SPOILER ALERT! ~ An emotionally balanced person display emotions that are not extreme, fluctuate slightly throughout the day, and are relatively stable. ~ A pattern of emotions (positive and negative) that are on the extreme spectrum and stay the same for long periods of time is a sign that a mood disorder may develop ~ Remission is achieved when the person is able to transition from the pathological emotional state they were in to a different, less rigid and less extreme emotional state. ~ Anxiety severity is increased when negative emotions are unstable (they tend to be extreme). ~ Savoring happy moments and cultivating positive emotions helps decrease anxiety and depression
Research shows that dysregulated emotional patterns are associated with many psychological conditions, including depression and anxiety. Particular attention is given to three of the most common patterns in affect (i.e., moods), which are variability, instability and inertia (i.e., lack of change).
Variability refers to extremes of positive and negative emotions, and whether a person experiences them or not. Instability, on the other hand, represents the large shifts in emotions from positive to negative (or vice versa) and within one mood. Finally, inertia as the opposite of variability reflects the extent to which emotions self-perpetuate or predict themselves over time.
For example, high instability and high inertia of emotions negatively affect well-being and contribute to psychopathology. This means that having frequents shift from one extreme emotion to another (positive/negative) and maintaining an emotion for longer periods of time (positive or negative) are both strong predictors of mood disorders.
Indeed, extreme instability suggests maladaptive emotion regulation, as emotions tend to change too much in response to the environment. Similarly, extreme inertia is an indicator of emotional rigidity where emotions don’t fluctuate enough or at all.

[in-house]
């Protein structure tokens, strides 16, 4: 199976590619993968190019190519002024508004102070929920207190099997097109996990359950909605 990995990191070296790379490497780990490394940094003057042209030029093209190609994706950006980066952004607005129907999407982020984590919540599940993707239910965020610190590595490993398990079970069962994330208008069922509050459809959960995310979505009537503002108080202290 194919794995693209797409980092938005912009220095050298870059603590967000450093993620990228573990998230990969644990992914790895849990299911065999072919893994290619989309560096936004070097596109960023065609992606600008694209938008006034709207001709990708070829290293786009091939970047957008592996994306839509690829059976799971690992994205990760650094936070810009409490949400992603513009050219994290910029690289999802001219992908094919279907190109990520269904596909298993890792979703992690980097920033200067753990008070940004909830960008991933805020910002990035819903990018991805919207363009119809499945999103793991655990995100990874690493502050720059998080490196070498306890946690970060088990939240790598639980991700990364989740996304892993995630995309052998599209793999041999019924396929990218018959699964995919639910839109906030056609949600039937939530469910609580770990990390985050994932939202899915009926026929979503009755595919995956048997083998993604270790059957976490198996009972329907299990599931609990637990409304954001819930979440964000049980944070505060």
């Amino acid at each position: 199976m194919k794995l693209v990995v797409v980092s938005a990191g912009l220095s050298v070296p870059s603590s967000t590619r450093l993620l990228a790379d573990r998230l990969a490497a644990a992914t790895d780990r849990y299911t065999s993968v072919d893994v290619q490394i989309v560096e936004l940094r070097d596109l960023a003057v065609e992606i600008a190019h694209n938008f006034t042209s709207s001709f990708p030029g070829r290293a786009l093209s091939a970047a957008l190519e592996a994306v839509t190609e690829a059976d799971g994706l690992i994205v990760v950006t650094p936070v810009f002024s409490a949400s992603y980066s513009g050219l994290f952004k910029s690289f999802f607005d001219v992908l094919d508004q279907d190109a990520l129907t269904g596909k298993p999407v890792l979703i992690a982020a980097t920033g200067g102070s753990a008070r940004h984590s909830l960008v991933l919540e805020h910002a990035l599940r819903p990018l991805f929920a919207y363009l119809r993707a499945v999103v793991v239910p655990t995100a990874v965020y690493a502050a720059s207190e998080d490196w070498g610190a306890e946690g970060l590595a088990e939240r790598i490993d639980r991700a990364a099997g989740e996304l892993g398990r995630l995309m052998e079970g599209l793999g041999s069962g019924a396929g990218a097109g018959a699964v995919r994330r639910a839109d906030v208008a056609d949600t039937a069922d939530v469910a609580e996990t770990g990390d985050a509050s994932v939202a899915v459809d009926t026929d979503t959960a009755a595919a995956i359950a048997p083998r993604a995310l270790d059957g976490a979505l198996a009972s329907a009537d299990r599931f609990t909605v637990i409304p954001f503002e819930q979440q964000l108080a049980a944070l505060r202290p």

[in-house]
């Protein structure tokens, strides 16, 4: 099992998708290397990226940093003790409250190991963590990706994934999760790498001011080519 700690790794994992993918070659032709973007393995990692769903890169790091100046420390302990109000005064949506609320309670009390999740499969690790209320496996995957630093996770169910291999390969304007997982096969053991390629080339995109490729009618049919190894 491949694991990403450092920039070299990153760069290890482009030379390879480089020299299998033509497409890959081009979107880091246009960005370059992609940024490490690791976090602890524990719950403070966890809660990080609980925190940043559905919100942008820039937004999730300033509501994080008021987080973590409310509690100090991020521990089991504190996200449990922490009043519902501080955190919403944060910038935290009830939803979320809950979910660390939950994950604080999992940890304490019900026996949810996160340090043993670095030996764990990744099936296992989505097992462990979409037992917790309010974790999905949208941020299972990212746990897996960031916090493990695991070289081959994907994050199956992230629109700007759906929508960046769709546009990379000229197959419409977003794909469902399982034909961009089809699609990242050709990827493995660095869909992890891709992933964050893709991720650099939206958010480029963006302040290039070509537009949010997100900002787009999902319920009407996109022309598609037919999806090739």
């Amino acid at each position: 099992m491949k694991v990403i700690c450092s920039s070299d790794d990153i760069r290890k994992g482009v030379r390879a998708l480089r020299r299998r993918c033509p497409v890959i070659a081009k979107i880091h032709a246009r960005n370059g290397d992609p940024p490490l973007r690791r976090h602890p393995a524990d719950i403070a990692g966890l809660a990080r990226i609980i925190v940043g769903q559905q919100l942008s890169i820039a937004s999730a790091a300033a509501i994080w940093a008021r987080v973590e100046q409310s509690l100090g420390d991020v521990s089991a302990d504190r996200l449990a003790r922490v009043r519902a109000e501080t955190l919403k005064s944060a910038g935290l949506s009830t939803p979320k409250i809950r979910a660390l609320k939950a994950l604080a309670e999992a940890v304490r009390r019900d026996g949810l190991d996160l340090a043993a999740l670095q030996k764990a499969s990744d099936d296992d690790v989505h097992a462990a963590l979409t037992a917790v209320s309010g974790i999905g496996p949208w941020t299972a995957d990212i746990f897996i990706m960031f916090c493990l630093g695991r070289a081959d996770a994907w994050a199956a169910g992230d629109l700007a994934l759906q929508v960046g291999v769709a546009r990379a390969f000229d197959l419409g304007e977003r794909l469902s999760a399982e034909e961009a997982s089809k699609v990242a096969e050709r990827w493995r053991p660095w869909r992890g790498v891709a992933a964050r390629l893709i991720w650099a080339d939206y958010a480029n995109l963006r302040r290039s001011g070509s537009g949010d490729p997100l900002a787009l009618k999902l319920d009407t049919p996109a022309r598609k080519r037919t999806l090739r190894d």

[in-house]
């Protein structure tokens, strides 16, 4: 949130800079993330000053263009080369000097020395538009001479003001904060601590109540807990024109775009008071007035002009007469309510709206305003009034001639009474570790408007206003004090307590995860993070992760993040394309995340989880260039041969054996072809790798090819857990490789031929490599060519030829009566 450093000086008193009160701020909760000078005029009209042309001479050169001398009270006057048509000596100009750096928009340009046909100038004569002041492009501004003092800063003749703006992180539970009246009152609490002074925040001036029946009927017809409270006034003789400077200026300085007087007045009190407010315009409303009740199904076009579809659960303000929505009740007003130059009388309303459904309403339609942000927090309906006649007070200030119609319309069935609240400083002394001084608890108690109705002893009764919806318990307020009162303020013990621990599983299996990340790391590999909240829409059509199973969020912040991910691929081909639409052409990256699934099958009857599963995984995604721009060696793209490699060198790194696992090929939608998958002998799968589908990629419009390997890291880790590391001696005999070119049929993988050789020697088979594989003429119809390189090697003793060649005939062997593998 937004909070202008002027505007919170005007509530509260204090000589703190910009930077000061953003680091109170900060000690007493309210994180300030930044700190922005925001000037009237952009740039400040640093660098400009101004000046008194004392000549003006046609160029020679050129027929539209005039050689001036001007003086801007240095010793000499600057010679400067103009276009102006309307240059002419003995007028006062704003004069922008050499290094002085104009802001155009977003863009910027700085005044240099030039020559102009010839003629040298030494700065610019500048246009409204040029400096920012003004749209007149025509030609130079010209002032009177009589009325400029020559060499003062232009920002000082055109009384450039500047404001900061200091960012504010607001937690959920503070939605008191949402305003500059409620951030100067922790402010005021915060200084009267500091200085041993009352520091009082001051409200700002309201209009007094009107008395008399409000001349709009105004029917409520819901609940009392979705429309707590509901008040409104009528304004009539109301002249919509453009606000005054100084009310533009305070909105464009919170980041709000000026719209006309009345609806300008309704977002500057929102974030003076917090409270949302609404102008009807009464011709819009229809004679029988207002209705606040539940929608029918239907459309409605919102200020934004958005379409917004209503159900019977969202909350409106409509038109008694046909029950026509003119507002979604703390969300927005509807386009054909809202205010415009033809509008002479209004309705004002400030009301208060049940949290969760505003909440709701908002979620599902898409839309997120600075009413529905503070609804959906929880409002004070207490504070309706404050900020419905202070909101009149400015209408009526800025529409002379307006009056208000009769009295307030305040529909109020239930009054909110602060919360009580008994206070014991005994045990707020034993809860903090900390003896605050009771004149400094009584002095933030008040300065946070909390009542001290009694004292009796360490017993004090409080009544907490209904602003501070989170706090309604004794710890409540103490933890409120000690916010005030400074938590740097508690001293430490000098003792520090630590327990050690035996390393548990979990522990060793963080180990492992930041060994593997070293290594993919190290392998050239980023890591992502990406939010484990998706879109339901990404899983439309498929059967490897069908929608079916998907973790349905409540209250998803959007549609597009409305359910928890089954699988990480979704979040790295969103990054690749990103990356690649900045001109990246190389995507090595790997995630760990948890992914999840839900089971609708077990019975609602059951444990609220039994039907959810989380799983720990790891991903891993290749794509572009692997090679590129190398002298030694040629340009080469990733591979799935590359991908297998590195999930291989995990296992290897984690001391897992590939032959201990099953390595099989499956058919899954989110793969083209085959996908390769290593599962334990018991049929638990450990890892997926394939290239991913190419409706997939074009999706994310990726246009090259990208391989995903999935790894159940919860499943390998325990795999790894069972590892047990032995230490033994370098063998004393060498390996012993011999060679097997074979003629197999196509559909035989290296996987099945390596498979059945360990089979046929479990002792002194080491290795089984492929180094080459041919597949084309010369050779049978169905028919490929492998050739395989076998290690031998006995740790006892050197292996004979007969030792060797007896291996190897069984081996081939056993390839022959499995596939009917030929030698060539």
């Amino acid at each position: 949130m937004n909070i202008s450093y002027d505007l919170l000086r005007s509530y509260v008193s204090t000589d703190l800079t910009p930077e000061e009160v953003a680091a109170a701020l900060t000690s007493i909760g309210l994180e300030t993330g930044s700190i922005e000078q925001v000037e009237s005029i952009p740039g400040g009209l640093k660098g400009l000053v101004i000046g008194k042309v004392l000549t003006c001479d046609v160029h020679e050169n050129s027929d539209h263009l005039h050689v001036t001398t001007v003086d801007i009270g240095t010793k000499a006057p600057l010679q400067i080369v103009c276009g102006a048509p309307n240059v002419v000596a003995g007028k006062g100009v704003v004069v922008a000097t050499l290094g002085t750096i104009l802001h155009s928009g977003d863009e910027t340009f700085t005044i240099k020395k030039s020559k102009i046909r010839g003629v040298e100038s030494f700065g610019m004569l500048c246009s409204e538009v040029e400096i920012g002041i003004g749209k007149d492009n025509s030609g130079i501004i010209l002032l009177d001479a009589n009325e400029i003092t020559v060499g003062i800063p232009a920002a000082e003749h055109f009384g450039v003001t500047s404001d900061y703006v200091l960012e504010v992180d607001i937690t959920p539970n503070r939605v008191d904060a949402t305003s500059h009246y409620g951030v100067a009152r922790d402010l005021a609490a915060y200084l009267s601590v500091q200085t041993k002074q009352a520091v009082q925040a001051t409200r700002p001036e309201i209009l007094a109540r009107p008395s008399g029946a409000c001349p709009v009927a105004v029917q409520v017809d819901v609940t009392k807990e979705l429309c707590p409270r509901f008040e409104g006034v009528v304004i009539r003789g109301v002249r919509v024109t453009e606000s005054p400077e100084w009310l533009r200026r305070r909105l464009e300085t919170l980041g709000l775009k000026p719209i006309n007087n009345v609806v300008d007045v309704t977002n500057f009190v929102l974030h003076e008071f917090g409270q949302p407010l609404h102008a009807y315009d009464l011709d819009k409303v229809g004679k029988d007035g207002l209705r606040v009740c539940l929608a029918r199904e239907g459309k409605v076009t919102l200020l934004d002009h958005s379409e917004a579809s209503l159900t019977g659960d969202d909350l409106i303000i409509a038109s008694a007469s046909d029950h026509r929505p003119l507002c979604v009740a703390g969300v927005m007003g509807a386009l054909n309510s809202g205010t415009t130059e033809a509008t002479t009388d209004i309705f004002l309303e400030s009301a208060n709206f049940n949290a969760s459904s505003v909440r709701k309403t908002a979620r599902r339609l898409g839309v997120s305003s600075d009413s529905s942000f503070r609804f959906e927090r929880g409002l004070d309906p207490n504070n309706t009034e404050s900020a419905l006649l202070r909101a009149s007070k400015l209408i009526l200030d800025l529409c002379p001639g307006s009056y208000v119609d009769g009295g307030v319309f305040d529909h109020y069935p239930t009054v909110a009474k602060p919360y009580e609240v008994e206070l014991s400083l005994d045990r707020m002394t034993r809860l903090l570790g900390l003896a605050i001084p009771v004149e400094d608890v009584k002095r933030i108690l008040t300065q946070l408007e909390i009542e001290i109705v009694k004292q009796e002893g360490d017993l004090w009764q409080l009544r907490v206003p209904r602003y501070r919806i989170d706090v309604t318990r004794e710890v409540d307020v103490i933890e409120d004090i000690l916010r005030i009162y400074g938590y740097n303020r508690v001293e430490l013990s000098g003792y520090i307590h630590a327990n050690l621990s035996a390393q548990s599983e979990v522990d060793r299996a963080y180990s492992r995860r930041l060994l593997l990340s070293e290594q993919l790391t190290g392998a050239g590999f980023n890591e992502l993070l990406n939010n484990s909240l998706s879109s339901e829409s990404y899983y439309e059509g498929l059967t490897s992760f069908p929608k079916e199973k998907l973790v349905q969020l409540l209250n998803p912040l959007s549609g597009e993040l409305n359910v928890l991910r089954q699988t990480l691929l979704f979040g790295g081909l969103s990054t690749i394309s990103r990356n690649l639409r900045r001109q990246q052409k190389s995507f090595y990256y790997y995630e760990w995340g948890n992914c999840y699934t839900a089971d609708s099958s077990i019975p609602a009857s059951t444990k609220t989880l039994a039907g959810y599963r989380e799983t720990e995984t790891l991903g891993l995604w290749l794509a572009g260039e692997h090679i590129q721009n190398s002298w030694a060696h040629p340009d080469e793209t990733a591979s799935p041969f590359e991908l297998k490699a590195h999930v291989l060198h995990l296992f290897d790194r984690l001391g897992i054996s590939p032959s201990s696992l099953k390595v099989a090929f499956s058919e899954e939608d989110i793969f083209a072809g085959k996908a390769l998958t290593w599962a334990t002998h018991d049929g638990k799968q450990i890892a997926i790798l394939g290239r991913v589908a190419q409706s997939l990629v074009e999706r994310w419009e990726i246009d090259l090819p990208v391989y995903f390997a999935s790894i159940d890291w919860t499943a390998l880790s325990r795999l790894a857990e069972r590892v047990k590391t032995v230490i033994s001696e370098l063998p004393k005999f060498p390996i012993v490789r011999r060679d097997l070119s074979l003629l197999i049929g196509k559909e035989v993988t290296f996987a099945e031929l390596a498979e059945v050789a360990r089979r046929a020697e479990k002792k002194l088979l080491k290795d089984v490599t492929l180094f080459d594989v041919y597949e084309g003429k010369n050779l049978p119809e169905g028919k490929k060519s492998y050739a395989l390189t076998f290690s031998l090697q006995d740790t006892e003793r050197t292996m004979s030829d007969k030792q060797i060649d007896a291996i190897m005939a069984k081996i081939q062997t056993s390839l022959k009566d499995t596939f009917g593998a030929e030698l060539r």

Thus, the dynamics of moods and emotions provide useful information about the mental health of a person, especially since they are a warning sign of an imminent transition to a psychopathological state. Conversely, state transition is a vital goal in psychotherapy as it could also signify improvement.
Positive Affect (PA) and Negative Affect (NA) Dynamics in Depression and Anxiety
It follows then that examining the dynamics of positive and negative affects in individuals with anxiety and depression helps identify the changes that contribute to better therapeutic outcomes.
For example, greater instability of NA contributes to increased severity of anxiety symptoms and greatly influences the effectiveness of treatment. By contrast, NA instability has no effect on depression (severity or treatment).
Of particular interest is the role that PA dynamics play in treatment effectiveness for both depression and anxiety. Notably, all three PA dynamics (variability, inertia and instability) are strong predictors of treatment outcome (whether there is improvement or not) in individuals with anxiety and depression receiving cognitive behavioral therapy. For example, greater PA inertia (i.e., ability to maintain a positive mood) is linked to better outcomes in depression.
Specifically, these findings highlight the importance of being reactive to positive affect. Cultivating awareness of and responses to PA, such as savoring positive experiences, help improve anxiety and depression.
Bosley, H. G., Soyster, P. D., & Fisher, A. J. (2019). Affect Dynamics as Predictors of Symptom Severity and Treatment Response in Mood and Anxiety Disorders: Evidence for Specificity. Journal for person-oriented research, 5(2), 101–113. https://doi.org/10.17505/jpor.2019.09